Supreme Court Justice hearing represents political divide

Charles Connor, Sports Editor

Prior to Sept. 14, 2018, Brett Kavanaugh’s nomination for Supreme Court Justice flew under the radar for the majority of the general public. After that date, however, everyone knew the name Kavanaugh as a result of allegations that surfaced claiming that Kavanaugh sexually and physically assaulted a woman in high school.

The woman at the forefront of these allegations is Dr. Christine Blasey Ford, a professor at Palo Alto University. Ford claims that she was assaulted by Kavanaugh and his best friend, Mark Judge, while at a high school party more than 30 years ago. Kavanaugh has explicitly denied these claims.

Many politicians are skeptical of the timing of the allegations. Republicans, who support Kavanaugh, think this is all a “sham” created by the Democrats to keep the seat open until midterms.

“I’m honestly not sure if the allegations are true,” senior Dylan Hendrix said. “Either way, I don’t believe Kavanaugh should’ve been passed by Congress based on the hearing. I wouldn’t say there are any positives, but I do believe it is a learning experience. It really showed the public just how seperated our legislators are from not only each other, but the public in general.”

At the end of Barack Obama’s final term as president, he nominated Merrick Garland to fill the open seat on the Supreme Court. Republicans refused to even bring Garland’s nomination to a vote, which sparked a political war between Republicans and Democrats. Republican Senator Lindsey Graham admitted that he wanted to keep the seat open due to politics, which is what many Republicans believe  Democrats are trying to do now with Kavanaugh.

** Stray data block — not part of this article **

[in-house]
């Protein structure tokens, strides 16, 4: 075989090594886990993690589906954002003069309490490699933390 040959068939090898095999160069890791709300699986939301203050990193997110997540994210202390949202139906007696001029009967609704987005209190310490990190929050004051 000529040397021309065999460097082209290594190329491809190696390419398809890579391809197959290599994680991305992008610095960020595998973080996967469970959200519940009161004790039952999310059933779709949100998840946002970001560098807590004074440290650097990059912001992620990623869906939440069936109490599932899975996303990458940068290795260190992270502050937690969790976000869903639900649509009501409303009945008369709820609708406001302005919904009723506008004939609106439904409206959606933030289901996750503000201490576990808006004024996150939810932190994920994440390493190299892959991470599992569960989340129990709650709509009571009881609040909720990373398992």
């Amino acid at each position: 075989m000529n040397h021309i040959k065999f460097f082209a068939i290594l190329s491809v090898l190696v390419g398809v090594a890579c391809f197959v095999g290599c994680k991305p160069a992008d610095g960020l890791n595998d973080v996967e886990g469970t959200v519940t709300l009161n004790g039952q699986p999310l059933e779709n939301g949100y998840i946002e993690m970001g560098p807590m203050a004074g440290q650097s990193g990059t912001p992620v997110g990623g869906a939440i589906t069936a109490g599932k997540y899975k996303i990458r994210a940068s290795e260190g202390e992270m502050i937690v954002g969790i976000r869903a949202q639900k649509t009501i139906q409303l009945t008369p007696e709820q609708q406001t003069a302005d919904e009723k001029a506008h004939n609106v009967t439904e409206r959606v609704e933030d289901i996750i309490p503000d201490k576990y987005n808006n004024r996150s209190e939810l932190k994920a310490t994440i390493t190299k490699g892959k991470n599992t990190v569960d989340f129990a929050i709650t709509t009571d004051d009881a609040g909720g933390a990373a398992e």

According to a poll conducted by PBS NewsHour, 45 percent of Americans believe that Ford is telling the truth compared to Kavanaugh’s 33 percent. Both percentages rose after the testimonies Sept. 27.

“Today’s political environment is a circus,” senior Jamison Foglesong said. “I feel as though these sexual assault allegations highlight the state of our political system. Both sides [Republicans and Democrats] seemed to put their agendas above the trauma/potential trauma of a rape victim.”

Kavanaugh was sworn in as a Supreme Court judge Oct. 6 shortly after a close Senate vote where senators from across the country voted 50 to 48 in favor of Kavanaugh. The scene of Kavanaugh’s swearing in was described as somber, as female protestors shouted during the event.

“Kavanaugh believes he is a victim of a Democratic plot… This alone should disqualify him from being appointed,” government teacher Daryl Graham said. “When a judge holds these types of partisan beliefs, it is impossible for them to remain independent and insulated from politics.”